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Flower Power! Teas for Kids

Herb Day this year was not simply a time for adults, but also for kids.  We arranged kids classes, an herb walk, and activities at tables throughout the room.  My table taught adults and kids about salves, and I handed out sample St. Johns wort salves.  We also made lavender sachets.

The kids talk I prepared lasted about 30 min., and was about herbal teas. We had an enormous tea party with about 15 kids and their parents. ! It was sweet to hear the kids talk about their tea sets at home, taste the teas and give their impression of the taste. Blow is the brief handout I provided to kids (and parents).

The handout was merely a backdrop for lovely conversations about plants and story telling. It lacks that touch on the website, but I think it’s good to post it. My favorite part was figuring out how to explain a few herbal energetic terms to an audience of 3-11 year old’s, hearing the kids stories and their taste impressions, and sharing the wonderful teas: lemon balm, raspberry with rose hips, peppermint, nettle leaf, and linden flower.

How to Prepare Teas for Tea Parties and Medicines

To make tea, have a grown up help you heat the water.  Add about 1-2 teaspoons of tea per 8 ounces of hot water. Let the tea steep for 5 minutes.  Add raw honey to taste, and drink with friends or while relaxing alone, watching the rain, doing your homework, chatting with friends, or reading a good book.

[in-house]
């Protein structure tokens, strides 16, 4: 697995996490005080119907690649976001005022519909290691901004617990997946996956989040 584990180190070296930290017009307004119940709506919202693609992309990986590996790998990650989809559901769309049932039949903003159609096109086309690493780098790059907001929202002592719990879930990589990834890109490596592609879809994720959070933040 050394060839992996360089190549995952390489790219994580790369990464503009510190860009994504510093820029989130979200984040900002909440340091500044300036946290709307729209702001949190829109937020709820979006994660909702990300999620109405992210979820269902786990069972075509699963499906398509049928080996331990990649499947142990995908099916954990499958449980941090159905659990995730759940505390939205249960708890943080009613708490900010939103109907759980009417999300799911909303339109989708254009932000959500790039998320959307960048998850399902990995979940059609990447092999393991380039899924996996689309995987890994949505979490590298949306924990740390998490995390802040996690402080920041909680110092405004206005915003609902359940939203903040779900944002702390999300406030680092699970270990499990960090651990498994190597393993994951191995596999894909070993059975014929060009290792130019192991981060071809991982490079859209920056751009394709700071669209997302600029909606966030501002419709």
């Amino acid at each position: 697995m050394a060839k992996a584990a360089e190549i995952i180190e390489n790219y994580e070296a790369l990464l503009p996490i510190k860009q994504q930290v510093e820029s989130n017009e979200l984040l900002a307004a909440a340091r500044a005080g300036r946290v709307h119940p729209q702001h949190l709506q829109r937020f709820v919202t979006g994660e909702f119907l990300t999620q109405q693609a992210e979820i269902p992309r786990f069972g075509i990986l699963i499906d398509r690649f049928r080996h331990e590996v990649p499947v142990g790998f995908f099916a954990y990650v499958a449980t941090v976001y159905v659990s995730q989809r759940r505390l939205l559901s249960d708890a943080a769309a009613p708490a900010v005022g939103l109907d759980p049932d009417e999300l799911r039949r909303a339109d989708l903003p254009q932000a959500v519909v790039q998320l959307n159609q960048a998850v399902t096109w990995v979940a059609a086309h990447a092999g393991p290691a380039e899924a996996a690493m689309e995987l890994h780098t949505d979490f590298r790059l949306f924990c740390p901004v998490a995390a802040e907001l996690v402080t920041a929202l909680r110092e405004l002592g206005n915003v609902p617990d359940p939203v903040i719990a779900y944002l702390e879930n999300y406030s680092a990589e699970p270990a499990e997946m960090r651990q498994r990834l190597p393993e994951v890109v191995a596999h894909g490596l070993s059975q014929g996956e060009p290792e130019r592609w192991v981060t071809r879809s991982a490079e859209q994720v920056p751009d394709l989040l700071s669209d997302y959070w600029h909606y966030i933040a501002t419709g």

How to Prepare Teas for Minerals-Drink Your Vitamins!

Hey kids, you can do this yourself! Take 1 teaspoon of dried herb/tea, and add it a pint of water in a mason jar.  Fill the jar with water, and let it sit overnight on the kitchen counter. Strain it in the morning, and warm it if you like.  Add honey to taste.

Fun Mineral, and Anti-oxidant rich teas are:

  • Cooling Antioxidant Rich Tea: Rose hip and raspberry leaf (SOUR!)
  • Earthy Mineral Rich: Nettle leaf
  • Mild Mineral Rich Tea for Healthy Joints: Oat straw and raspberry leaf

Materia medica-general use

Chamomile– Chamomile is good for the nerves, the stomach, and the skin. A tea bag can be used on topically to sooth redness.  It also soothes our stomach. It is antacid, decreasing burning, and that feeling we get when the burning acid moves up our esophagus, (called acid reflux). Chamomile relaxes our nerves (think sleep!), and helps reduce fevers (diaphoretic, pronounced dye-a-for-e-tic). See Linden for more on that!

Lemon balm– Butterflies in the stomach and a racy nervous mind are balanced by lemon balm.  For the tummy, drink it with peppermint.  For the mind and nerves, add it to chamomile.

Linden blossom– Calm and relaxing, linden blossom tea can sedate to induce sleep, or it can help reduce a high fever.  For calming the nerves or sedation, drink a cup with chamomile or lemon balm.  To bring down a high fever (102+) drink with yarrow.  For lower fevers (below 102), drink with lemon balm and chamomile.

Peppermint– Peppermint is great for the tummy, the head, and the respiratory tract.  If you have a stomach ache, drink peppermint tea. Do you have a wet runny nose? Peppermint can dry, and sometimes stop a mild cough. For headaches, drink a cup of peppermint and lemon balm tea. For allergies, peppermint with eyebright.

Raspberry leaf– An excellent cooling tea for summer, it can also cool and cease diarrhea. I have used wet tea bags on wasp stings to cool, astringe (tone and tighten) and decrease inflammation.

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